This blog was written by Sarah Gilliam, former Communications Coordinator at the Southern Alliance for Clean Energy.Guest Blog | June 1, 2017
You might not think that the humble honeybee has much in common with solar power. But actually the two are connected in unique and interesting ways. The Southern Alliance for Clean Energy has a special connection to honeybees with three residents beekeepers on staff, a hive at our Asheville office, and it goes without saying that we’re pretty big fans of harnessing the sun for clean, renewable energy.
When it comes to honeybees, there is not a more efficient animal on this planet and humans have a lot to learn from these hardworking, social insects. It’s no surprise that smart land use and business practices are being deployed around the globe to foster solar development and support pollinators. Solar farms need land, which can easily coexist as a food-rich “pollinator friendly” habitat.
One solar installer in North Carolina has grabbed headlines for finding a way to “host pollen-producing plants for bees and other beneficial insects” around large solar installations.
By far the sweetest (pun intended) bee + solar combos we found in the U.S., is Minnesota-based energy co-op Connexus Energy who has partnered with local beekeepers to set up beehives in the same field as the solar panels. They even provide “solar honey” to customers “who have subscribed to receive a portion of their household energy from the solar garden.” Connexus’ site also has a “garden beneath its solar array that includes 10 species of native grasses and 36 species of flowers” to provide pollen and nectar (what eventually becomes honey) for the busy bees.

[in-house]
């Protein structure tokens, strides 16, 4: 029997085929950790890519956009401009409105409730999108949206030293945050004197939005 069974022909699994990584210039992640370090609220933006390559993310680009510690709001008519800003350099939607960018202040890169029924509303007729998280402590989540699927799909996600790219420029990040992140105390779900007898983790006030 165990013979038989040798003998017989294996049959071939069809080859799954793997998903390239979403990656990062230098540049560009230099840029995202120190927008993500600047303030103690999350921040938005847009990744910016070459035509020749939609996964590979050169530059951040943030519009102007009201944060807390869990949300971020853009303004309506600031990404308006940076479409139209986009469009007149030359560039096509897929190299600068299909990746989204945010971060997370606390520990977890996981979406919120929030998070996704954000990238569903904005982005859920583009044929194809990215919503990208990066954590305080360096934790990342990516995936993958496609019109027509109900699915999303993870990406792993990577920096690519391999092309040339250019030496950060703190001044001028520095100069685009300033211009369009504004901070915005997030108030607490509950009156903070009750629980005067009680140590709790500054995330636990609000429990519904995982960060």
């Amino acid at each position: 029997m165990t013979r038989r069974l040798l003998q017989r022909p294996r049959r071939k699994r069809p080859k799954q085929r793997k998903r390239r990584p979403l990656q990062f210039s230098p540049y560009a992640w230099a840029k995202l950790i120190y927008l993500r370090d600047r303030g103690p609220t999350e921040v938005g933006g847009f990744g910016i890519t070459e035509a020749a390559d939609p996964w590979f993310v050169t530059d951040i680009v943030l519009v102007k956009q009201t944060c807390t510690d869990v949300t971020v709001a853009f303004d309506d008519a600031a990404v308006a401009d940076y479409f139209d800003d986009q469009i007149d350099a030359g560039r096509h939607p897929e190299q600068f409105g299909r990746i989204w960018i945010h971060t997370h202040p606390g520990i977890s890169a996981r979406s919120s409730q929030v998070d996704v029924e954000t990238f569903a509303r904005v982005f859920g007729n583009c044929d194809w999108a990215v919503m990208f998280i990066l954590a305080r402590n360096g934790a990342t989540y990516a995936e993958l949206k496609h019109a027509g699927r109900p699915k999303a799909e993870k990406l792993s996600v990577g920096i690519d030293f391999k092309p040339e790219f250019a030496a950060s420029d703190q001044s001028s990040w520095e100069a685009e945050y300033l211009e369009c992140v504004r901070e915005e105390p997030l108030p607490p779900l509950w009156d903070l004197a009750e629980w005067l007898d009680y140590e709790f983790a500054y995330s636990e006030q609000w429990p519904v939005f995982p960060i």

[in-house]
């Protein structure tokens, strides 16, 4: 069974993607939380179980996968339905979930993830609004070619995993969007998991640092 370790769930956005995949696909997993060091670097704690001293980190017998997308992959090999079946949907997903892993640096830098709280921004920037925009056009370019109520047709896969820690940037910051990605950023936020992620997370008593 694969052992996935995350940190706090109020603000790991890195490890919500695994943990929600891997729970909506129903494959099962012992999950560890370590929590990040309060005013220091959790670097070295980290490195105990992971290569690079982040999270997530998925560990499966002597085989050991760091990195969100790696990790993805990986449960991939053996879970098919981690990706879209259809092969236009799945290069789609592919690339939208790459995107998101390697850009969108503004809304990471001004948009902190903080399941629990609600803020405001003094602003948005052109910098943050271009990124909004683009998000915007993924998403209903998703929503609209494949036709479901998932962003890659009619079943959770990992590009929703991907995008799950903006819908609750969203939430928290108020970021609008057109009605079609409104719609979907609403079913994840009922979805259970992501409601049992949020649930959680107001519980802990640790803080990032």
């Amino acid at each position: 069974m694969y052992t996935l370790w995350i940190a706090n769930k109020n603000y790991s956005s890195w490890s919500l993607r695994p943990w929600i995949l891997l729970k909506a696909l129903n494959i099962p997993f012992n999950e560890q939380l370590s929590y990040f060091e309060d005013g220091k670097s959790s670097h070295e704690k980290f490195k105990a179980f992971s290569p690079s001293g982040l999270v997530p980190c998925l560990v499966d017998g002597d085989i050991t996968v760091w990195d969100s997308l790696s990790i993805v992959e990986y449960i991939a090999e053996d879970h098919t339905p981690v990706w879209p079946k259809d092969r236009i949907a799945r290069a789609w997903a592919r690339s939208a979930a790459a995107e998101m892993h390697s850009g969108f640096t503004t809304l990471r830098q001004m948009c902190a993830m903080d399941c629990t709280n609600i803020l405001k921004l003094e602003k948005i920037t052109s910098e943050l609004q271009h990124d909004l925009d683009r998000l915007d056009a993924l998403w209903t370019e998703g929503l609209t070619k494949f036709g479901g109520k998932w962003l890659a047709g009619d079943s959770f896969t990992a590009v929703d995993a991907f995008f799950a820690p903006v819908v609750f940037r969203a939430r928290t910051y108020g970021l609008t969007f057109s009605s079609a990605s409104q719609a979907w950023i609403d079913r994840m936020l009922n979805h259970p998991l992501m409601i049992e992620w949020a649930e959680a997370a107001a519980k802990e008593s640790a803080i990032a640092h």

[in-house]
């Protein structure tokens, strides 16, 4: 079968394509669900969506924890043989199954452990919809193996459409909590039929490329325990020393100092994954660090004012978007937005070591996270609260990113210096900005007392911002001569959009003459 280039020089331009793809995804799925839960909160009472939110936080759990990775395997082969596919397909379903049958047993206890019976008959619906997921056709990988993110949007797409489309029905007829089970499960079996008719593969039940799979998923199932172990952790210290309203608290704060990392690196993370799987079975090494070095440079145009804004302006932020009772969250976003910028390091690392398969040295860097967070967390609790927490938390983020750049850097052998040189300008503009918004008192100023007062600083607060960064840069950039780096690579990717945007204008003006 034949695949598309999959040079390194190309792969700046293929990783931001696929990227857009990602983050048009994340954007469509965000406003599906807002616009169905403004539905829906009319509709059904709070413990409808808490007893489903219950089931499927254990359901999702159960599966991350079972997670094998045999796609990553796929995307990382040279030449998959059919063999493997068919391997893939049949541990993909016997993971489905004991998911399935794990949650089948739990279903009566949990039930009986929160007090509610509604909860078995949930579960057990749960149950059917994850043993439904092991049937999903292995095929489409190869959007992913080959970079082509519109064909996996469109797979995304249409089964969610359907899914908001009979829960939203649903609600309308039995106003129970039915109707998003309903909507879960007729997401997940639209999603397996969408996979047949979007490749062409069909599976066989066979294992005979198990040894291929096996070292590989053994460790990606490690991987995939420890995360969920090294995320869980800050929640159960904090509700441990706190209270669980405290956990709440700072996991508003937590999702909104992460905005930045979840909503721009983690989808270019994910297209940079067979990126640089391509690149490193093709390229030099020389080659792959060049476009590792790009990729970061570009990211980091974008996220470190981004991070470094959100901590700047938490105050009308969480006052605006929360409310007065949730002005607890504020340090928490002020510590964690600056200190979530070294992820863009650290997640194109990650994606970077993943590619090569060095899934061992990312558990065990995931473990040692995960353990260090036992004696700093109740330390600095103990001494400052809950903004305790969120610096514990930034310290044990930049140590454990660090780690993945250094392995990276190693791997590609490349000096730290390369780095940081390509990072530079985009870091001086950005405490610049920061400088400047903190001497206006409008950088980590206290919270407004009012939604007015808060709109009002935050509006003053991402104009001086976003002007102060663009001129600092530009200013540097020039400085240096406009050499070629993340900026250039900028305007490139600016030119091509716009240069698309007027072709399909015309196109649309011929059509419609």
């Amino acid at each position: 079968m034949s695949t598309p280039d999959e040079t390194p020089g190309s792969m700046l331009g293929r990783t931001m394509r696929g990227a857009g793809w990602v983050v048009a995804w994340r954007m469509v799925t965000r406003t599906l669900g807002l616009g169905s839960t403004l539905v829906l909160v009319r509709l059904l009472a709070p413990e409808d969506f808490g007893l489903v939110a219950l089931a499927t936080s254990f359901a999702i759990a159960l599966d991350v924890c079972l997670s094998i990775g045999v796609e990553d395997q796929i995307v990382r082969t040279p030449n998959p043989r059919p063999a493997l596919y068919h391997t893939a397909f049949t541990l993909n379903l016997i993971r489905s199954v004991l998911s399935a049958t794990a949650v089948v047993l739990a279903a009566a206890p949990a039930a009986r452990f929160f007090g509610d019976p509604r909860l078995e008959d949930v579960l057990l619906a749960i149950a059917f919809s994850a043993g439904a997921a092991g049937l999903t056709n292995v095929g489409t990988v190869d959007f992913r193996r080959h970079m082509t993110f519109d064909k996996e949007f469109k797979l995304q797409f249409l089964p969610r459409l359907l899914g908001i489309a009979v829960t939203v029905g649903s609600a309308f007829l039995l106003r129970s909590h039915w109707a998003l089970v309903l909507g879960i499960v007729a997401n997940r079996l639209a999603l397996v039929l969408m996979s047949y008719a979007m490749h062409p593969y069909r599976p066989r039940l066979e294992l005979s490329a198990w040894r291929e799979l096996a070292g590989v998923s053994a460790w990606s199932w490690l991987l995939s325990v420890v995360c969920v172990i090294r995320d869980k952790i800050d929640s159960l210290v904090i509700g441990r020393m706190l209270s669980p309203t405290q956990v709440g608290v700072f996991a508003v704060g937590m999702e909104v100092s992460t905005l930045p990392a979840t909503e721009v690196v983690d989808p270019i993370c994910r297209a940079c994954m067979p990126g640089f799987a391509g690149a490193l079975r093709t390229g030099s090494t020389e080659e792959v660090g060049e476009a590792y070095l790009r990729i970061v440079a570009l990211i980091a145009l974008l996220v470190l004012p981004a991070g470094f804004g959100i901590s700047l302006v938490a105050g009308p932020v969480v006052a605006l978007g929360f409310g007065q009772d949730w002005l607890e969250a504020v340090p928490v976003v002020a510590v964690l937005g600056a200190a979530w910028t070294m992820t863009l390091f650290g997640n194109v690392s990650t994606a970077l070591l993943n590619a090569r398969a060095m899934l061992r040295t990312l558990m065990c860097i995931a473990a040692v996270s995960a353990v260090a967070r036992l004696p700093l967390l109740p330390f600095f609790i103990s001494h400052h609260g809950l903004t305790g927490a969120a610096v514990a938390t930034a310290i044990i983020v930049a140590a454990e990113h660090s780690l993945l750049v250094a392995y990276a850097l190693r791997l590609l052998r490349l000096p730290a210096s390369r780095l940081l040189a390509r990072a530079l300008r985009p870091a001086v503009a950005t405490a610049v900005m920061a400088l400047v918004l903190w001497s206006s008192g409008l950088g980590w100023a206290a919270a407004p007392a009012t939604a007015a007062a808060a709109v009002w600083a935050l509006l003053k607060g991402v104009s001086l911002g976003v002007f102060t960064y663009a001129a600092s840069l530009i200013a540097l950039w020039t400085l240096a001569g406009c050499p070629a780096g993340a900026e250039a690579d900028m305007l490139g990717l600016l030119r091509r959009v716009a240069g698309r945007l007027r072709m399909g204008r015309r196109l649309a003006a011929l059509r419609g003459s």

Swapping out gravel and turf grass, often located underneath solar panels, for native flowers and grasses, is a great way to provide pollen and nectar (2 main food sources) for nearby bees and other pollinators. We recommend selecting native, pesticide-free plants that grow between 1-2 feet tall in full sun, depending on how far off the ground the solar panels are. If you select plants that grow too tall, then you risk blocking sun from hitting the panels and creating energy. To find plants that will grow in your region, click here.
“Many cities and counties require visual buffers around a solar farm and, instead of ornamental shrubs, our company is using more native plants – like magnolias, wax myrtles and American holly. These native plants grow quickly, making it an easy business decision.” – Kathryn Parker, vegetation construction manager with Strata Solar of Raleigh.
Our own organization has experimented with providing pollinator habitat around our solar arrays. We’ve had mixed results (some plants just didn’t take or grew for one season but didn’t return). It’s important to find the right plants for your area, but a successful garden can provide food for bees, attractive landscaping for people and cut down on the time needed to cut grass and maintain vegetation: a triple score!